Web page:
In today’s fast-paced world, small business owners are even more hyper-connected and overloaded with information, choices, and distractions. One of the hardest things to determine is whether you’re on the right path or not. Great work requires taking risks. Couch Sessions offers practical information, new perspectives and quick tips to help point you in the right direction.
Are you a struggling, frustrated or just inquisitive small business owner? Got a question you just can’t seem to find the answer for? Please submit your small business questions here. Be sure to bookmark and check this page each week, your question and the reply could appear right here in “Couch Sessions” for entrepreneurs and small business owners. This week on Couch Sessions…
Q: As the Co-founder of Cooking Planit, I recently moved to San Francisco to find additional inspiration, guidance and connections since it is the top hub of talented people in the food and tech space. I would have to say we are in need of guidance and connections. That's not to say we haven't found those things yet, but like food to the human body, we will always need more to survive, thrive and grow. Jonathan Vlock, www.cookingplanit.com
Business pipelines should always be full. Moving to a new area provides you with a great opportunity to present a “fresh face.” Find your tribe. What I mean by that is find out where your market is in the local scene (moms, personal chefs, homecare workers, gym rats, doctors, etc.) What local groups do they belong to? Where do they mingle? What events can you host or sponsor to meet, mix and mingle with potential collaborators and prospects? Most business deals and connections are made outside of the office, not via presentations. Hit the streets, do some guerilla marketing and take a grassroots approach to introducing yourself to your new community. Nothing is more valuable or cost-effective that good old fashioned face-to-face contact. Additional reading: "3 Must Do's When Relocating Your Business."
Q: Placing product ads on a site allegedly attracts new business. However, if you have no experience drafting an attractive ad, or choosing optimum key words, it's not cost effective. Where can a small business obtain guidance in that area, without hiring an expensive consultant? Tina Nelson, www.lawsuitgame.com
Are product ad placements your best venue for marketing? How and where else can you market your product? Do any of your local schools participate in mock trials? Are there any youth groups or organizations you can collaborate with? What educators and home school resources can you network with? If you got the most traction via word of mouth, why not continue and expand those efforts?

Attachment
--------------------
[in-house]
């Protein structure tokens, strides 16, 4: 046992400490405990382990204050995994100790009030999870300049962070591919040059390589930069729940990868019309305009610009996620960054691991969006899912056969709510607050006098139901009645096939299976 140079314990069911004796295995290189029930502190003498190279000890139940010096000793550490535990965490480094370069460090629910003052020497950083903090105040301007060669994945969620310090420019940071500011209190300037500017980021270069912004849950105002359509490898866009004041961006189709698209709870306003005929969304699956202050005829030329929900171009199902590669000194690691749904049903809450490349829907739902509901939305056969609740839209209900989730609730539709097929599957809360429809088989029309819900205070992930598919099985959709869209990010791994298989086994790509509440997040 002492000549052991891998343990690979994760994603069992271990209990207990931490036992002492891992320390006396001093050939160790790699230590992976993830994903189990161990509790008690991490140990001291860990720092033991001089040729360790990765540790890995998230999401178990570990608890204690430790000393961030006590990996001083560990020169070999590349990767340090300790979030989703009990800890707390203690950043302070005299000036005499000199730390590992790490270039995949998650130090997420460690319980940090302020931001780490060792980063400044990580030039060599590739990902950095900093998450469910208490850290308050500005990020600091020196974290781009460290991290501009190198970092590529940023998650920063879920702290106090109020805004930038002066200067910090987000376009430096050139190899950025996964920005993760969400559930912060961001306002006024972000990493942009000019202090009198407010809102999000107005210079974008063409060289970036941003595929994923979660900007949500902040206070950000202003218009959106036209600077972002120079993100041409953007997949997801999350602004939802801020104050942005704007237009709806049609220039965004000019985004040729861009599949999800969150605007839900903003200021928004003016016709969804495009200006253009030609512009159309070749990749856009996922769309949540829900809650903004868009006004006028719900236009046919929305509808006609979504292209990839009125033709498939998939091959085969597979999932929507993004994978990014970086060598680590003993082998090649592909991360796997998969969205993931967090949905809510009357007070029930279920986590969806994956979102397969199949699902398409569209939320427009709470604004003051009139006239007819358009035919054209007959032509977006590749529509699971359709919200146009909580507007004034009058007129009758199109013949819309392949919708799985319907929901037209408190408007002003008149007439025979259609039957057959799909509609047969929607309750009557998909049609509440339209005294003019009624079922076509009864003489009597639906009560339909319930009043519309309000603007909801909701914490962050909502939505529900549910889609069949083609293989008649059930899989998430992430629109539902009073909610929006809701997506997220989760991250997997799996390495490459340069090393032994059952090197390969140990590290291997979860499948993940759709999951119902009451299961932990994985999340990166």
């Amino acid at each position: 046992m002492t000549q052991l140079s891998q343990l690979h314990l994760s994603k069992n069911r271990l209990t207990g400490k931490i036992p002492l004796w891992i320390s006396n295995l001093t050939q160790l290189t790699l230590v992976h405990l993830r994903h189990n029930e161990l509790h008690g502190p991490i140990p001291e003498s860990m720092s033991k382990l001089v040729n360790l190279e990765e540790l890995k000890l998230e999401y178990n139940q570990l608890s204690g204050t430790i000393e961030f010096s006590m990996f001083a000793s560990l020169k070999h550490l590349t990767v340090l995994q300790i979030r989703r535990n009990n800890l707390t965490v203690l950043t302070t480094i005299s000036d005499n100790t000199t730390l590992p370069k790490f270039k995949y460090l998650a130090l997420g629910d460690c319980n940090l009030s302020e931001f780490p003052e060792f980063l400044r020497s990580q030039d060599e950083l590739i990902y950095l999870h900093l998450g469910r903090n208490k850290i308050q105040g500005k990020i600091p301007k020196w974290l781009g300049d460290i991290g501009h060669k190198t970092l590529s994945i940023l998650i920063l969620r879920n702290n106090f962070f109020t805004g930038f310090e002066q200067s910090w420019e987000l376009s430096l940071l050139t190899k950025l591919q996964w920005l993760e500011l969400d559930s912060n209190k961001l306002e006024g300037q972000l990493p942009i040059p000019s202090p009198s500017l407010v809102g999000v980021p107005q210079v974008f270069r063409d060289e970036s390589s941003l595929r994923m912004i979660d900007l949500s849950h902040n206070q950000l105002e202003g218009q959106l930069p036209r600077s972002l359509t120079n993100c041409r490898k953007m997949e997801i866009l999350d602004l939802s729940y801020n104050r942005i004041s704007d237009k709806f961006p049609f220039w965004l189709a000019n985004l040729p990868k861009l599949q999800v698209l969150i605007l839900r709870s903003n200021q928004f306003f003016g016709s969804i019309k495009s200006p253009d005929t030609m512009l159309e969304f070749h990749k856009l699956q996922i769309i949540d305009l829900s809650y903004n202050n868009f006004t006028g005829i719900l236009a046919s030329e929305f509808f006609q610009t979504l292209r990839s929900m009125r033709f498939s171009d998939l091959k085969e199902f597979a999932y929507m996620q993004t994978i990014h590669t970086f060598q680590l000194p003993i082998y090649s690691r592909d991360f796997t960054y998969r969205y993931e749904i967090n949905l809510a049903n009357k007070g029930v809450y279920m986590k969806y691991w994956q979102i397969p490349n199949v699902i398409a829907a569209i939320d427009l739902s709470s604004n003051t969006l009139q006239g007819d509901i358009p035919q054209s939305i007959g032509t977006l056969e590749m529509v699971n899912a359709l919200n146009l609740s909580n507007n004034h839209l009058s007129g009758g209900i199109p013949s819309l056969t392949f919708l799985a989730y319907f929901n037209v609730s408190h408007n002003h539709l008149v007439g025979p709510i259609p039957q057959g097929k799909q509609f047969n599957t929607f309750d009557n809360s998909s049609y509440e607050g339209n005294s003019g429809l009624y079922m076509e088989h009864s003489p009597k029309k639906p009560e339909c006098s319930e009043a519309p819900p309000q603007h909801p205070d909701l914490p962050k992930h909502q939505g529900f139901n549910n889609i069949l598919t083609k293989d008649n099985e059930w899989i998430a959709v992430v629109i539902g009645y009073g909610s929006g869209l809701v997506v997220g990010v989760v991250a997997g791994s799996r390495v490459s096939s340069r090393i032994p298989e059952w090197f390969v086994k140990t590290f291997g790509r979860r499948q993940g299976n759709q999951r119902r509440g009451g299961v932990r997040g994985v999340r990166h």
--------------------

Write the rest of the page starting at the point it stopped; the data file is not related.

If you must place ads, never underestimate the value of a good graduate student or intern whose interest is in advertising or copywriting. Check out your local colleges and have a conversation with the department heads. Some universities have business programs that interact with business owners in the community. It’s worth looking into to see if there is one in your area. Also, with sites like Elance, you can find someone within your budget. I must caution you, however, you will be doing yourself a disservice by “low balling” potential copywriters. Always hire the best you can afford, at any given time in your business.
Now let’s talk about YOU! Are you a struggling, frustrated or just inquisitive small business owner? Need help NOW? Click here or call (916) 287-1432
Couch Sessions is a weekly small business advice column designed to answer questions from struggling and/or simply inquisitive entrepreneurs. Micro Business Therapist™, A.Michelle Blakeley, is a small business professional with over two decades of experience in sustainable, holistic and progressive business practices who has successfully guided new and seasoned small business owners through the daily challenges of operating a small business with timely and transformative small business advice. She is featured in Forbes.com and the Financial Post as one of 30 Women Entrepreneurs to Follow on Twitter, contributor for the San Francisco Examiner and Women On Business; curator of the online magazine, Micro Business Therapy™ and was the host of Simple Truths for Women Entrepreneurs on BlogTalkRadio.com.